IMAGE: ROCKEFELLER TREE
Mario Tama  /  Getty Images
The Rockefeller Center Christmas is secured on Nov. 9. The 84-foot-tall, 60-year-old Norway spruce will be lit Nov. 28 using energy-saving LED lights.
updated 11/21/2007 10:57:56 AM ET 2007-11-21T15:57:56

The Rockefeller Center Christmas tree is going "greener" — with energy-saving lights replacing old-fashioned bulbs on the towering evergreen this year. Weather permitting, the tree will also get some of its electricity from 363 solar panels just installed atop Rockefeller Center.

Mayor Michael Bloomberg said he hoped the change to the midtown Manhattan display will inspire the tens of millions of New Yorkers and tourists who see the tree every year.

"Now they will see an example of green leadership which may inspire them to make greener choices in their own lives," Bloomberg said Tuesday.

The 84-foot-tall Norway spruce will be covered with 30,000 multicolored light-emitting diodes, or LEDs, strung on five miles of wire.

Using the energy-efficient LEDs to replace incandescent bulbs will reduce the display's electricity consumption from 3,510 to 1,297 kilowatt hours per day. The daily savings is equal to the amount of electricity consumed by a typical 2,000-square-foot house in a month.

The owners of Rockefeller Center, Tishman Speyer, also showed off a new solar energy array that will generate electricity on the roof of one of the complex's buildings, the largest privately owned solar roof in Manhattan.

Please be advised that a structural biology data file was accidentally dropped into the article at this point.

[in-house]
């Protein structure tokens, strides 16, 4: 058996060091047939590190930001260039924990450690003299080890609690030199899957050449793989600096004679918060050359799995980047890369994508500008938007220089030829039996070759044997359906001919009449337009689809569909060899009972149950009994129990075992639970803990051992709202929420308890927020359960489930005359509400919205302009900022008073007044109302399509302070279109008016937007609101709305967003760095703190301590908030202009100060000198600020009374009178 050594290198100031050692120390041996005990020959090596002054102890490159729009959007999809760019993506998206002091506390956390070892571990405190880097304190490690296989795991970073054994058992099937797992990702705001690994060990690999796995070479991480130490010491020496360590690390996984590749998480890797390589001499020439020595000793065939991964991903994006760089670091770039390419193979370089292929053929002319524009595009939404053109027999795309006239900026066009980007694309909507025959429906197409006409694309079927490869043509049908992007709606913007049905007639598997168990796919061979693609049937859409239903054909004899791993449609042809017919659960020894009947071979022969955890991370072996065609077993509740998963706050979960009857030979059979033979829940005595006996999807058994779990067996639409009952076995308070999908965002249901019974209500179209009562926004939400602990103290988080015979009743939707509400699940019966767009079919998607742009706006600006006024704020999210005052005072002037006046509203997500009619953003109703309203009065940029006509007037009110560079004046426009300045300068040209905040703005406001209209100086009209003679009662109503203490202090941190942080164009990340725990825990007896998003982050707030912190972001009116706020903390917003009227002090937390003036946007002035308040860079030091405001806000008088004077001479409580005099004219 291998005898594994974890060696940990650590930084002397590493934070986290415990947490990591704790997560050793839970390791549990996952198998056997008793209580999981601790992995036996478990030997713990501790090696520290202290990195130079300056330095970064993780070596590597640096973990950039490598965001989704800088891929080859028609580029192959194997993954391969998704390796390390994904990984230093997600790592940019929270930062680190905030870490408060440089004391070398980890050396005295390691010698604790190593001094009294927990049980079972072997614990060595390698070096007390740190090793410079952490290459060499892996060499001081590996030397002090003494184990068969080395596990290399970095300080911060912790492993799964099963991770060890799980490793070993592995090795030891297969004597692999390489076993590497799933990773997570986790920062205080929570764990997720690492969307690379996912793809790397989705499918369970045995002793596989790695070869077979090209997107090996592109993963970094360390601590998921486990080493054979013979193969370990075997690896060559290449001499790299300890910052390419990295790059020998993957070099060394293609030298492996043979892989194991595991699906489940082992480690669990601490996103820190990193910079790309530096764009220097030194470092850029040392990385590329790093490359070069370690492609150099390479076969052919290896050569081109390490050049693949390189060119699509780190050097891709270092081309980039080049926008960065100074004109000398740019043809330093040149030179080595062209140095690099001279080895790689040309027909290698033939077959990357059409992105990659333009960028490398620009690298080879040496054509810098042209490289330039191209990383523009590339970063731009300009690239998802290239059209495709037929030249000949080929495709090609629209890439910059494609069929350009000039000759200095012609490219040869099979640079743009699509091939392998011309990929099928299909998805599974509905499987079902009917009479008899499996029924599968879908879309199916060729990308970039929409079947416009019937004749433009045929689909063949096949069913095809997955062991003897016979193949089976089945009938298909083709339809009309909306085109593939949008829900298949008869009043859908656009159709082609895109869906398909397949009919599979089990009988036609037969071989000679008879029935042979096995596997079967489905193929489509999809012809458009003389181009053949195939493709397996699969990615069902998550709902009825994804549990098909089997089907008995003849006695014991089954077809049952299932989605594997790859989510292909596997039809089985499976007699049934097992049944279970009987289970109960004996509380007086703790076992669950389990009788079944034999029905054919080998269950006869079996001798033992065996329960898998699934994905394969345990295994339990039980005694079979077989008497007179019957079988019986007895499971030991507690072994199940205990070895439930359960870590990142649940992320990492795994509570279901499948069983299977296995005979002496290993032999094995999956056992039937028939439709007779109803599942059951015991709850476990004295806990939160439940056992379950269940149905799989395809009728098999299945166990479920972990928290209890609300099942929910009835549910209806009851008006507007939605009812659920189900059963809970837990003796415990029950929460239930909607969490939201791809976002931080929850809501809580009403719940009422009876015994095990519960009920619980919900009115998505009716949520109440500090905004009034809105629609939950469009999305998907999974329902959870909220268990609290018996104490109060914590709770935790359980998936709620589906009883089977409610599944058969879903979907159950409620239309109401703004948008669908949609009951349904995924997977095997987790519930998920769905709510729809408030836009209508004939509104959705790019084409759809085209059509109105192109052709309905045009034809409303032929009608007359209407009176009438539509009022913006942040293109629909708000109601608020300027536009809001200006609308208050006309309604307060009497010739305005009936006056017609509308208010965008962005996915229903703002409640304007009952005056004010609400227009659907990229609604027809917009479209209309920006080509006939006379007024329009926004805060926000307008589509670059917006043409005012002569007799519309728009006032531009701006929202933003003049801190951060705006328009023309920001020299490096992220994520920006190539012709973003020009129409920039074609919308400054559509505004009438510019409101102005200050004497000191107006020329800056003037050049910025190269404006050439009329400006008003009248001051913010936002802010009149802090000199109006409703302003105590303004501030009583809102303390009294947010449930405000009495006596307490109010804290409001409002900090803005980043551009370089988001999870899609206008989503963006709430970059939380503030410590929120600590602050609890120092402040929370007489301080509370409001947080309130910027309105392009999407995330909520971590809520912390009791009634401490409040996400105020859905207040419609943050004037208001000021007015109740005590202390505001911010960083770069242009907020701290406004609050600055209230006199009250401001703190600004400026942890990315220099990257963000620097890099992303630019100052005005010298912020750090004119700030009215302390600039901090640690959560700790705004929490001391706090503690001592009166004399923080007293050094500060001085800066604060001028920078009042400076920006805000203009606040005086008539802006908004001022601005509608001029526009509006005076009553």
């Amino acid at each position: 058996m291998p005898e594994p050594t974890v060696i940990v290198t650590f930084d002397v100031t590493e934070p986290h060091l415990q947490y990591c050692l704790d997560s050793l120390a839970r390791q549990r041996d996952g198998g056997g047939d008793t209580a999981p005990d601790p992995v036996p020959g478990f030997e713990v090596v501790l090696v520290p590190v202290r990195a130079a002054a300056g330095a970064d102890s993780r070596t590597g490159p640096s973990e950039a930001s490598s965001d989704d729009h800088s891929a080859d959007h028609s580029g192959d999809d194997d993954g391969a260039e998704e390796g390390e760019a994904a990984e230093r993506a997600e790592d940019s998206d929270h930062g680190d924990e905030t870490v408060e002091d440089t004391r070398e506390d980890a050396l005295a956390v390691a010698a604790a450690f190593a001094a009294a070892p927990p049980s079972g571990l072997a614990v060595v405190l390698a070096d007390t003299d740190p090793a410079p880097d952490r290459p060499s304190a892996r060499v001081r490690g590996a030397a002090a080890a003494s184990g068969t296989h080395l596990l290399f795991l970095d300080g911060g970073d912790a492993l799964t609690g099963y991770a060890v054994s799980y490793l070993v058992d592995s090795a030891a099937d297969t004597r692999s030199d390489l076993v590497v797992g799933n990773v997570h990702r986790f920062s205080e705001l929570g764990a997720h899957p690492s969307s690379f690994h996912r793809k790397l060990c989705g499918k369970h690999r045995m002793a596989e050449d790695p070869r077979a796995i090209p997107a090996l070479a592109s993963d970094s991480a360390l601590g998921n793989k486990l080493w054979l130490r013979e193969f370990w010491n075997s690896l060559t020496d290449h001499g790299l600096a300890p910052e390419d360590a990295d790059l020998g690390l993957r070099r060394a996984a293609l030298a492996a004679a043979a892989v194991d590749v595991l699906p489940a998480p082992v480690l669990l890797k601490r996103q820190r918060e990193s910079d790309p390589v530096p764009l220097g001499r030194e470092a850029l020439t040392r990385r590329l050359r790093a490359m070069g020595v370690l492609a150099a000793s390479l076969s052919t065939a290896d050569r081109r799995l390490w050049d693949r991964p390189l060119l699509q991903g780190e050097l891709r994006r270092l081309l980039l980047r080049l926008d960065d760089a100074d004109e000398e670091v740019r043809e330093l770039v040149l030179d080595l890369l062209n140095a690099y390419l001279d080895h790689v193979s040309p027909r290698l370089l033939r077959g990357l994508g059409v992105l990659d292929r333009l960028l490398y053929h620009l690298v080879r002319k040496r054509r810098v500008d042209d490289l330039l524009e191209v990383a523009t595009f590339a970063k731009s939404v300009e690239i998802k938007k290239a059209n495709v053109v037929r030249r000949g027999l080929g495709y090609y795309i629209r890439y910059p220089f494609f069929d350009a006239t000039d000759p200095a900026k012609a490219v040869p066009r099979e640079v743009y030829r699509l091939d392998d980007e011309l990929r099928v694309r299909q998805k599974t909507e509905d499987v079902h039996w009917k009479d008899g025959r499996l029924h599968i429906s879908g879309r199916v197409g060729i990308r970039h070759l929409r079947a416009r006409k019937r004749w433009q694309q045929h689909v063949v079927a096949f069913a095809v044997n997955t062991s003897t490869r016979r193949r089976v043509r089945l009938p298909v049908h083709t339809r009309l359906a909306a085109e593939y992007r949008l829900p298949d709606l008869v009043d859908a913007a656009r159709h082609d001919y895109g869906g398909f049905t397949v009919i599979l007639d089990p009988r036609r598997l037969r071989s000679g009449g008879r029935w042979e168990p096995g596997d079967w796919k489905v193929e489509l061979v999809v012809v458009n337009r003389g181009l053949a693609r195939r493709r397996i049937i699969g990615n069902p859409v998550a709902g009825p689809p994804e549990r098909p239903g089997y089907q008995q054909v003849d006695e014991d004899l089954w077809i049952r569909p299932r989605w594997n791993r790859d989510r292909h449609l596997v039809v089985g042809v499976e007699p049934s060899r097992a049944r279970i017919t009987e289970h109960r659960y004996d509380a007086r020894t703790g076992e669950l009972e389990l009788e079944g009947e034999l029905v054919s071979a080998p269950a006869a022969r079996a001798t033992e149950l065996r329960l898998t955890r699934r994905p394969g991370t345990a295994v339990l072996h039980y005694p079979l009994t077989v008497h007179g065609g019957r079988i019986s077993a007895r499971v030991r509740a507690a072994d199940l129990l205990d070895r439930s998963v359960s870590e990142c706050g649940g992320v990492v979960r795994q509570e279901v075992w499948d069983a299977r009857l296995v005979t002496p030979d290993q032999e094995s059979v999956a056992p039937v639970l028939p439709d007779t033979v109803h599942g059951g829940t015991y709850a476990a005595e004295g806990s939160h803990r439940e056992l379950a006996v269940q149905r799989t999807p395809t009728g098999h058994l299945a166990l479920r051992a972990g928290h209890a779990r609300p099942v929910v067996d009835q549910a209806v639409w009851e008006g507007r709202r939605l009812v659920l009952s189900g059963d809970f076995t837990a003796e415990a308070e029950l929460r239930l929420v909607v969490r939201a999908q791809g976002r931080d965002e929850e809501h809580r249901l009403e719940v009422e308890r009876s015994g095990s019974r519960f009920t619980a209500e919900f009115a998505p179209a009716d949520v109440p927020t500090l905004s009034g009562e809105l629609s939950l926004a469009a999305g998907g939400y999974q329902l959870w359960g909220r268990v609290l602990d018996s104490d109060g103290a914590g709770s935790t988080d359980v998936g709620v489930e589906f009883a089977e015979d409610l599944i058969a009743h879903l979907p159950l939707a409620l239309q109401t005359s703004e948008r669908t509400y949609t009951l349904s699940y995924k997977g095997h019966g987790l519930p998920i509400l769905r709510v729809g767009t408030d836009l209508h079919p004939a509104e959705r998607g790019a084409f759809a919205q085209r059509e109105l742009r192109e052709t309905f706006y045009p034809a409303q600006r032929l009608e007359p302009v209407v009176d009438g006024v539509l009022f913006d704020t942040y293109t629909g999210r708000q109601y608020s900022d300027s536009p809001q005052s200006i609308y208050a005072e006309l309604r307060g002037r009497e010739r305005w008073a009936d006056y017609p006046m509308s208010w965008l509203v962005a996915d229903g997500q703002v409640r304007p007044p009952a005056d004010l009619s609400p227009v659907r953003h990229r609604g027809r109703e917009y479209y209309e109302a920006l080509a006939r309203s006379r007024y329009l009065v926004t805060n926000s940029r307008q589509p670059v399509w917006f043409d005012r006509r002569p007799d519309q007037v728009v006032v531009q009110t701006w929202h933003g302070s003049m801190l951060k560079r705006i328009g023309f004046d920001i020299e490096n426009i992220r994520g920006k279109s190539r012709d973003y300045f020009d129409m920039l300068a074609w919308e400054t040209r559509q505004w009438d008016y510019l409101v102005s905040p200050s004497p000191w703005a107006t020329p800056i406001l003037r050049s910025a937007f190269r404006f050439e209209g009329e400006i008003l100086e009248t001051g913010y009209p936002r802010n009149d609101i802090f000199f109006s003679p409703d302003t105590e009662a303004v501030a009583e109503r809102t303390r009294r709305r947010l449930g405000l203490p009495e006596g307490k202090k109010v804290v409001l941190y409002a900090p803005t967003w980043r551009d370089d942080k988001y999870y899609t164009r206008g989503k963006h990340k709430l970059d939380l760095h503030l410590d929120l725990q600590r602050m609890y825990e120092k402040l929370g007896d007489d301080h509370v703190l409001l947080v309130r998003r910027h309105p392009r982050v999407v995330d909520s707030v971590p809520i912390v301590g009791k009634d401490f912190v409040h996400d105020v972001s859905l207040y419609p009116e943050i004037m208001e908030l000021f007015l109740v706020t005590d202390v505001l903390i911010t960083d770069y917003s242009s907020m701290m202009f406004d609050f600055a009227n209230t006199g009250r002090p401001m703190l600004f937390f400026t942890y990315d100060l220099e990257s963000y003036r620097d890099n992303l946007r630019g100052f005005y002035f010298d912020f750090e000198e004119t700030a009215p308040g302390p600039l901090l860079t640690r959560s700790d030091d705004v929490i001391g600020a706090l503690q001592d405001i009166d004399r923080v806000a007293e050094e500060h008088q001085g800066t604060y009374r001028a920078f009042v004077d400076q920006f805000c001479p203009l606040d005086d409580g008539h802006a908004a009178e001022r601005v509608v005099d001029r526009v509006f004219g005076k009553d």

IMAGE: SOLAR PANELS AT ROCKEFELLER CENTER
Mark Lennihan  /  AP
Solar panels on the roof of one of Rockefeller Center's buildings are unveiled on Tuesday in New York.
The solar panels will help light the tree and are also tied into the city grid. In fact, their biggest contribution will be in summer when the grid is often near capacity due to air conditioning use.

After the official tree lighting ceremony on Nov. 28, the Christmas tree will be illuminated from 5:30 a.m. to 11:30 p.m. most days through the first week of January.

The Rockefeller Center tradition was started in 1931, when construction workers building the first part of the office building complex erected a 20-foot Balsam fir amid the site's mud and rubble.

After the tree is taken down in January, it will be cut into lumber to be used in houses built by Habitat for Humanity.

Copyright 2007 The Associated Press. All rights reserved. This material may not be published, broadcast, rewritten or redistributed.

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